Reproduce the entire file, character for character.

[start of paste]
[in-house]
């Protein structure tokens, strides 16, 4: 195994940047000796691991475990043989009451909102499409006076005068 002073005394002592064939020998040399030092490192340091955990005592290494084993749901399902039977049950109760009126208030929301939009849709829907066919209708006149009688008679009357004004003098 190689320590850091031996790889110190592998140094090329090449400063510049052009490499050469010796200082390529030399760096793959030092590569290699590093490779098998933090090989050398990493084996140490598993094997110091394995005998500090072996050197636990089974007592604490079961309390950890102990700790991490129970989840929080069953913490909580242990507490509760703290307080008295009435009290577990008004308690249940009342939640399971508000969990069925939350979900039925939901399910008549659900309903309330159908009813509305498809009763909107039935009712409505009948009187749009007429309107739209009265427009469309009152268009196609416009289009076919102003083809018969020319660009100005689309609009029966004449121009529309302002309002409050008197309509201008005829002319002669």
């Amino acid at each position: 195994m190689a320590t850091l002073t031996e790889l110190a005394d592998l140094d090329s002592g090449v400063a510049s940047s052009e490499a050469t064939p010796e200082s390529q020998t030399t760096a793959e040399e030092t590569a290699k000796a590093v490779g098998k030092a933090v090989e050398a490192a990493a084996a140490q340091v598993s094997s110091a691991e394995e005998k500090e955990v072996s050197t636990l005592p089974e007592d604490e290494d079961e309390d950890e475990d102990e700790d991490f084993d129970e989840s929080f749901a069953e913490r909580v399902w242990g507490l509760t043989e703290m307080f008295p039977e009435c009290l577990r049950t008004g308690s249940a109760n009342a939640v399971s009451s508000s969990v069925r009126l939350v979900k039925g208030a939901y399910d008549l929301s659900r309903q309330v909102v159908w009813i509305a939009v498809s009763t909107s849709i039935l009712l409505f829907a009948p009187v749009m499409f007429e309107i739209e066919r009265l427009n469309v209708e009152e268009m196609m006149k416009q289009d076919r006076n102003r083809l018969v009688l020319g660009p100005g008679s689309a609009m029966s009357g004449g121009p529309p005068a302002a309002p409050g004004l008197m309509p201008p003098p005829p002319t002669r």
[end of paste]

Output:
[in-house]
């Protein structure tokens, strides 16, 4: 195994940047000796691991475990043989009451909102499409006076005068 002073005394002592064939020998040399030092490192340091955990005592290494084993749901399902039977049950109760009126208030929301939009849709829907066919209708006149009688008679009357004004003098 190689320590850091031996790889110190592998140094090329090449400063510049052009490499050469010796200082390529030399760096793959030092590569290699590093490779098998933090090989050398990493084996140490598993094997110091394995005998500090072996050197636990089974007592604490079961309390950890102990700790991490129970989840929080069953913490909580242990507490509760703290307080008295009435009290577990008004308690249940009342939640399971508000969990069925939350979900039925939901399910008549659900309903309330159908009813509305498809009763909107039935009712409505009948009187749009007429309107739209009265427009469309009152268009196609416009289009076919102003083809018969020319660009100005689309609009029966004449121009529309302002309002409050008197309509201008005829002319002669």
């Amino acid at each position: 195994m190689a320590t850091l002073t031996e790889l110190a005394d592998l140094d090329s002592g090449v400063a510049s940047s052009e490499a050469t064939p010796e200082s390529q020998t030399t760096a793959e040399e030092t590569a290699k000796a590093v490779g098998k030092a933090v090989e050398a490192a990493a084996a140490q340091v598993s094997s110091a691991e394995e005998k500090e955990v072996s050197t636990l005592p089974e007592d604490e290494d079961e309390d950890e475990d102990e700790d991490f084993d129970e989840s929080f749901a069953e913490r909580v399902w242990g507490l509760t043989e703290m307080f008295p039977e009435c009290l577990r049950t008004g308690s249940a109760n009342a939640v399971s009451s508000s969990v069925r009126l939350v979900k039925g208030a939901y399910d008549l929301s659900r309903q309330v909102v159908w009813i509305a939009v498809s009763t909107s849709i039935l009712l409505f829907a009948p009187v749009m499409f007429e309107i739209e066919r009265l427009n469309v209708e009152e268009m196609m006149k416009q289009d076919r006076n102003r083809l018969v009688l020319g660009p100005g008679s689309a609009m029966s009357g004449g121009p529309p005068a302002a309002p409050g004004l008197m309509p201008p003098p005829p002319t002669r």